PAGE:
We have also focused on the suppressive role of TGF-β that is the downstream immunosuppressive cytokine in this pathway. Because it is also involved in Treg induction and function and is also made by tumors, we cannot attribute all the effects of TGF-β blockade to the NKT cell immunoregulatory pathway, but some of it may be due to that pathway. Conversely, blockade of TGF-β could block multiple regulatory pathways simultaneously. It is also possible that TGF-β induced by NKT cells from myeloid cells mediates a negative feedback loop on the NKT cells themselves, as it has been shown that TGF-β downregulates antigen presentation by CD1d by antigen-presenting cells without reducing the level of surface CD1d (97). Blockade of TGF-β unmasked tumor immunosurveillance in both the 15-12RM subcutaneous fibrosarcoma model and the CT26 lung metastasis model in the absence of any other treatment (91). In the TC1 model of an HPV E6/E7 transformed tumor, and in a CT26 subcutaneous tumor model, TGF-β blockade did not protect by itself, but synergized with a vaccine to reduce tumor growth more completely than the vaccine alone (98, 99). Furthermore, blockade of only TGF-β1 and β2 isoforms, without blockade of TGF-β3, was sufficient to mediate both effects (100). This may reduce the number or types of side effects. Also, importantly, as they work by different pathways, we found that anti-TGF-β enhanced the efficacy of anti-PD1 and vice versa for improving vaccine efficacy. Thus, the triple combination of vaccine, anti-PD1, and anti-TGF-β gave better protection than any of the possible pairwise combinations (100). This combinatorial efficacy is also supported by recent findings that one reason for failure of anti-PD1 therapy is TGF-β that inhibits T cell entry into the tumor in urothelial and colon cancers (101, 102). A phase I clinical trial of a human anti-TGF-β antibody in advanced metastatic melanoma patients also showed some preliminary evidence of beneficial activity, including an 89% partial response and several cases of mixed response or stable disease, with surprisingly few side effects (103, 104). All these results support the use of anti-TGF-β as a novel checkpoint inhibitor alone or in combination with vaccines and anti-PD1.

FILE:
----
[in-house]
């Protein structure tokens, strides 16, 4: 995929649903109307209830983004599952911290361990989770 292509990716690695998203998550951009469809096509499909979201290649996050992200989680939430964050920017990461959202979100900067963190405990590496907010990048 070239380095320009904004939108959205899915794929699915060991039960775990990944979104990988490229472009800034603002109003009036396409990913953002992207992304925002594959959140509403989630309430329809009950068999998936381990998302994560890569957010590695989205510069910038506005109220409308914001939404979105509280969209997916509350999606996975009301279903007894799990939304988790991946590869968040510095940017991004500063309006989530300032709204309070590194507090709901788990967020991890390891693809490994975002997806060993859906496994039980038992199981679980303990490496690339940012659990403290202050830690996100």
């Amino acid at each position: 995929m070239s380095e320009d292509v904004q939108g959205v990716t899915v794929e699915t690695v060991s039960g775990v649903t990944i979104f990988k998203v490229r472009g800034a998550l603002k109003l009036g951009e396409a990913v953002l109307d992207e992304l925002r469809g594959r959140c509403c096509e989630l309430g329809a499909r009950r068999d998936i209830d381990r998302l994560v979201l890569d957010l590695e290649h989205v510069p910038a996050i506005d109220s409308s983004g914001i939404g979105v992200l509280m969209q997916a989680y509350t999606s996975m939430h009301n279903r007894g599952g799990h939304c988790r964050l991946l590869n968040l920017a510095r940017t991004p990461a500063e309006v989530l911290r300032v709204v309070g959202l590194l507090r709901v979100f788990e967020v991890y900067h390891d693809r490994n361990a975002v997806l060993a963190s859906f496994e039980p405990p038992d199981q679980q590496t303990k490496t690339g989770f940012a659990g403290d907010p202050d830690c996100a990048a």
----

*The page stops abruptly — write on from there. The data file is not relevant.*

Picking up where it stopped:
Cross-Regulation Between Type I and Type II NKT Cells